Today we're busily trying to get ready for the big E3 trade show in LA, but we all have to drop what we're doing for a very important visitor: the Chairman of Namco Limited is coming to the office.
As a sign of respect we all came to the lobby and greeted him. An office was set up just for him for this visit. Later, we were all asked to come down and be photographed with him.
Left to right:
Scott Rubin, General Manager of Sales and Marketing
David Rhea, Lead Tester
Kory O'Daniels (with cap), Lead Tester
Rie Hisao (in front of Kory), Engineer
Me, General Manager of Product Development
Rob Schoeppe, QA Manager
Bryan Chang, Producer
Jeff Buccellato, Producer
Umesh Ghodke, General Manager of Technology
Dad, who was extremely hard of hearing, never admitted to it. Mom, on the other hand, wore her age like a badge and used it as an excuse for everything. There's a line somwehere between blindly refusing to accept the consequences of growing older, and surrendering to it. I'm determined to find that line. As part of this, I've been trying -- despite working too many hours -- to get out and actually get exercise. Of late I've mostly only managed it on weekend hikes with my friend Skip. But the rainy weather of the past month or so has put the kibosh on that, alas!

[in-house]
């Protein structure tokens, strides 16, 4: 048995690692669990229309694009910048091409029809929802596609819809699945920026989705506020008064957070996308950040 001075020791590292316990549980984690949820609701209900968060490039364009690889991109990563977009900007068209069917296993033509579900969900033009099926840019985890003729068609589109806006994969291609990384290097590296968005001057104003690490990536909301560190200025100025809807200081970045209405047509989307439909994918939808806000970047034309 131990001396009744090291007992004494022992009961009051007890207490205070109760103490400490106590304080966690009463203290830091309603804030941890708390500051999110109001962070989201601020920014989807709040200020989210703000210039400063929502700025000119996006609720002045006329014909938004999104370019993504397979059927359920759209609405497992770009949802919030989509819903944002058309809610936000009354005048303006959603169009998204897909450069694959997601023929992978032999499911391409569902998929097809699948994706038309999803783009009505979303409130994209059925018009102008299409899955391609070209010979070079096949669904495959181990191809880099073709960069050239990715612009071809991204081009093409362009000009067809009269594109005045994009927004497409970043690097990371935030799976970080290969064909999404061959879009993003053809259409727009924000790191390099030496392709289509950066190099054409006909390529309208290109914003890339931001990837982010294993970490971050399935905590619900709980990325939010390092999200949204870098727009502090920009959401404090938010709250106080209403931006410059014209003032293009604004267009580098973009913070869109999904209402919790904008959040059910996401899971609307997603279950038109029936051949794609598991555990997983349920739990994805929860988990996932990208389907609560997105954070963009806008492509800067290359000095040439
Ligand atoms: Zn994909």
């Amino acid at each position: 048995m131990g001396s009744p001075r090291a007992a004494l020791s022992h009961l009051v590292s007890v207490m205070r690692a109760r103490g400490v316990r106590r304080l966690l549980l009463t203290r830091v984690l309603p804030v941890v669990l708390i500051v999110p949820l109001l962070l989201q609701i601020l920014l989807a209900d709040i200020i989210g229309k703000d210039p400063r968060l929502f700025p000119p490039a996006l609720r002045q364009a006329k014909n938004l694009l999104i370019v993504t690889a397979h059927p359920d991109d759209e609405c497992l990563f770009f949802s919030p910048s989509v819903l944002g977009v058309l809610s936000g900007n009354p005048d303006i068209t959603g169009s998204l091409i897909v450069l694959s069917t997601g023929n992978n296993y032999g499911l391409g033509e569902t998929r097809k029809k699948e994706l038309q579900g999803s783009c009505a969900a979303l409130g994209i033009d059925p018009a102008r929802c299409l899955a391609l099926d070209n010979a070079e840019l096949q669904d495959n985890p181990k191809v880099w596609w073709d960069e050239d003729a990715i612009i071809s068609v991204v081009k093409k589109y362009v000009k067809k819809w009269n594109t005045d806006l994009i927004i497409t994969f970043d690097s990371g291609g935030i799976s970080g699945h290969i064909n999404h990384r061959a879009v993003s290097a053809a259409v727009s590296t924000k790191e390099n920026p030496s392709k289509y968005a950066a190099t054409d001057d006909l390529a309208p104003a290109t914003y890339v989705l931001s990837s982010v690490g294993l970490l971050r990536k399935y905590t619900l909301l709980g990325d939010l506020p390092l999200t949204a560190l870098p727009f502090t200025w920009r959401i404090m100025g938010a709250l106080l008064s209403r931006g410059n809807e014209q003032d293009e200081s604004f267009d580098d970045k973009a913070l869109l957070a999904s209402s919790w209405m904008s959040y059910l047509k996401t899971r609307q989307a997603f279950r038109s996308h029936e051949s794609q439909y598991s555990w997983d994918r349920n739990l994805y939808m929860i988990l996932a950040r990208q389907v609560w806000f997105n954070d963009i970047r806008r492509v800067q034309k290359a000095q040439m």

Being over 40 now I'm trying to take better care of myself in general. As such, I've been trying to take preventative action on anything health-wise that seems off. I recently had dermatological surgery to get rid of some things on my scalp (the medical name of which is a mile long and I can't recall offhand), which were benign but of which I thought better safe than sorry. I've also noticed that I've been feeling increasingly run down, and even after a solid night's sleep, I often feel like I haven't slept. Boyfriends past have told me that I sometimes stop breathing for a minute or so at a time while sleeping, which I seem to recall my father doing. I mentioned all this to my doctor this week and he said it sounds like I have a classic case of sleep apnea, so he sent me to a sleep clinic.